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Mar. Drugs 2013, 11(10), 3951-3969; doi:10.3390/md11103951

Reporter Dyes Demonstrate Functional Expression of Multidrug Resistance Proteins in the Marine Flatworm Macrostomum lignano: The Sponge-Derived Dye Ageladine A Is Not a Substrate of These Transporters
Kristin Tietje 1,2, Georgina Rivera-Ingraham 2, Charlotte Petters 3, Doris Abele 2, Ralf Dringen 3 and Ulf Bickmeyer 2,*
Carl von Ossietzky University Oldenburg, Carl von Ossietzky Str. 9-11, Oldenburg D-26111, Germany; E-Mail:
Alfred-Wegener-Institut Helmholtz-Zentrum für Polar- und Meeresforschung, Am Handelshafen 12, Bremerhaven D-27570, Germany; E-Mails: (G.R.-I.); (D.A.)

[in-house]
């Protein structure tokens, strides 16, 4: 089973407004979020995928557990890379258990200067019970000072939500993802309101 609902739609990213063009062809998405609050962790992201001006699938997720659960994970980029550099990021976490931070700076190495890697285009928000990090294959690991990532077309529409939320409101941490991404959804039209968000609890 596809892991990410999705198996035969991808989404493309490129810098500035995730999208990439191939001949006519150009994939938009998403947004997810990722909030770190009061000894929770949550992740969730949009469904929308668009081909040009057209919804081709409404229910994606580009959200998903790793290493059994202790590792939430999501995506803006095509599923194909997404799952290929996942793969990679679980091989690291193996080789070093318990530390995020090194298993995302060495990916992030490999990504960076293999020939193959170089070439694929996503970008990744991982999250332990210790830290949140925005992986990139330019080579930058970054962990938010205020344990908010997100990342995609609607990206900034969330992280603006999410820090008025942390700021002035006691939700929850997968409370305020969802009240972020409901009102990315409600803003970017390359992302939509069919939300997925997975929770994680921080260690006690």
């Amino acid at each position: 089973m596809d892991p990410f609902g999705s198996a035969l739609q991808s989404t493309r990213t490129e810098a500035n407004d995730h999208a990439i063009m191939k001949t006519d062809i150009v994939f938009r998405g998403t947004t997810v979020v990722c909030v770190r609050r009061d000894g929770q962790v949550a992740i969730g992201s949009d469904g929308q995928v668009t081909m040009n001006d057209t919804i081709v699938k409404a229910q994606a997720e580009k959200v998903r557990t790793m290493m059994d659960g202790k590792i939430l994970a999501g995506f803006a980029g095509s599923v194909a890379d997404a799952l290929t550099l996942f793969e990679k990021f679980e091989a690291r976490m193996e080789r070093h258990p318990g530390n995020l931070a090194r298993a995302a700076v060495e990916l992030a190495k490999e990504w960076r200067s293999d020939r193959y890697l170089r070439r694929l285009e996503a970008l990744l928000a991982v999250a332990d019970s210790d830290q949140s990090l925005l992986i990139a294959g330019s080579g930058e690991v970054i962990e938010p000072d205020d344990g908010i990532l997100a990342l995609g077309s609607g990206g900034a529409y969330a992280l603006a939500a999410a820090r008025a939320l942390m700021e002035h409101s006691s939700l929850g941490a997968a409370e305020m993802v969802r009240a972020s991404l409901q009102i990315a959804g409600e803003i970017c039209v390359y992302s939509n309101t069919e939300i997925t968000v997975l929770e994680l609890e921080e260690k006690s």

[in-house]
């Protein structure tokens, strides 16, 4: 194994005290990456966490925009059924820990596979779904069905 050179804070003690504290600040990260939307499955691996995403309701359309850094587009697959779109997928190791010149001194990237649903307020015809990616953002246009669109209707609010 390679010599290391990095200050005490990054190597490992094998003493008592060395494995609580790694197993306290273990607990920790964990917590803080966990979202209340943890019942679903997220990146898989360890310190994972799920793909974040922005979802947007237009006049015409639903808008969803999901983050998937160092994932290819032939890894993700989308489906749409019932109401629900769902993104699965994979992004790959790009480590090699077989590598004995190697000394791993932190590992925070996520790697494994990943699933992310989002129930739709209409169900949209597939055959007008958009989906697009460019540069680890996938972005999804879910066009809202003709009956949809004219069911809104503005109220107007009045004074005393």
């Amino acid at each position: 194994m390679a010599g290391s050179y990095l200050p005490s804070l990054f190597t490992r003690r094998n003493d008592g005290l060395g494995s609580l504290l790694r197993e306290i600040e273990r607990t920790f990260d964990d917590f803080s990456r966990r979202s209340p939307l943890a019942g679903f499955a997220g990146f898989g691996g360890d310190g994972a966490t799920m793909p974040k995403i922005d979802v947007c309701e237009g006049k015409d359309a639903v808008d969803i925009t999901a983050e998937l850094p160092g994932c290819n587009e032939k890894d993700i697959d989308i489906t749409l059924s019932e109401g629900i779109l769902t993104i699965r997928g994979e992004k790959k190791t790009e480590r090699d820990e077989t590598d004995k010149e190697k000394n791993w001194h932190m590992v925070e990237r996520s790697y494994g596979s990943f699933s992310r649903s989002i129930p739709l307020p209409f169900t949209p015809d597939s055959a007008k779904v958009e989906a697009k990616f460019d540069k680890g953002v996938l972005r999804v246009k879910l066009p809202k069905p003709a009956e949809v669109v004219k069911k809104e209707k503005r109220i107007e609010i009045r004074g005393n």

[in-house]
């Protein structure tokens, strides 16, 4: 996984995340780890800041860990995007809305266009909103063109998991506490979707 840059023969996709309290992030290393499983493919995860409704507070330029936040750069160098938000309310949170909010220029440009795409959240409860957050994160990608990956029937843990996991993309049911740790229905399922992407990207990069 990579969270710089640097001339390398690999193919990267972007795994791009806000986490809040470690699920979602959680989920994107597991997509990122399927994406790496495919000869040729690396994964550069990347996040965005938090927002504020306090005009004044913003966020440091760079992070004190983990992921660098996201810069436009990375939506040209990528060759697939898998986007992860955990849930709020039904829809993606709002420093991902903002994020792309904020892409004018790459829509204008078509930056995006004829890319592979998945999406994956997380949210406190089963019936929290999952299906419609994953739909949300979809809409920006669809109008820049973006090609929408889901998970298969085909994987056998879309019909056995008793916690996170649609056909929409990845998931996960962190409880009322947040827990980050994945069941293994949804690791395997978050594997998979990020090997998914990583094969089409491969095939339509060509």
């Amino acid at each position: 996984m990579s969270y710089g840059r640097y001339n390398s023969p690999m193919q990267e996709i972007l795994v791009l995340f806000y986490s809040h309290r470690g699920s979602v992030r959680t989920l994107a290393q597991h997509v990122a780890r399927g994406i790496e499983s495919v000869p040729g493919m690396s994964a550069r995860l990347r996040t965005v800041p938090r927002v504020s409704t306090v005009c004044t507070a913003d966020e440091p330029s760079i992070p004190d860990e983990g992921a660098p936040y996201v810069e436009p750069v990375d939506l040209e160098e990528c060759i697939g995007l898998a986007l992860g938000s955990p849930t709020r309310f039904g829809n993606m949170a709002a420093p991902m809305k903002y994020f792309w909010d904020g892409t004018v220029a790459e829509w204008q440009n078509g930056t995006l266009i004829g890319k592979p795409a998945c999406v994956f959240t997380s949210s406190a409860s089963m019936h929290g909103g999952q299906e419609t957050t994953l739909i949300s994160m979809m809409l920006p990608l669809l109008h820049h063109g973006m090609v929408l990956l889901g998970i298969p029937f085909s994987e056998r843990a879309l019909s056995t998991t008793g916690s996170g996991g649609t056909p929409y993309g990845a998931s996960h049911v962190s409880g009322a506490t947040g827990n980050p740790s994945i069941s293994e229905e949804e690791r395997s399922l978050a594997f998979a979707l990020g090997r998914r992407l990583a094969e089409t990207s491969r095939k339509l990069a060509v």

Centre for Biomolecular Interactions Bremen, University of Bremen, P.O. Box 33 04 40, Bremen D-28334, Germany; E-Mails: (C.P.); (R.D.)
Author to whom correspondence should be addressed; E-Mail:; Tel.: +49-471-4831-2028; Fax: +49-471-4831-1149.
Received: 10 July 2013; in revised form: 26 August 2013 / Accepted: 27 September 2013 /
Published: 16 October 2013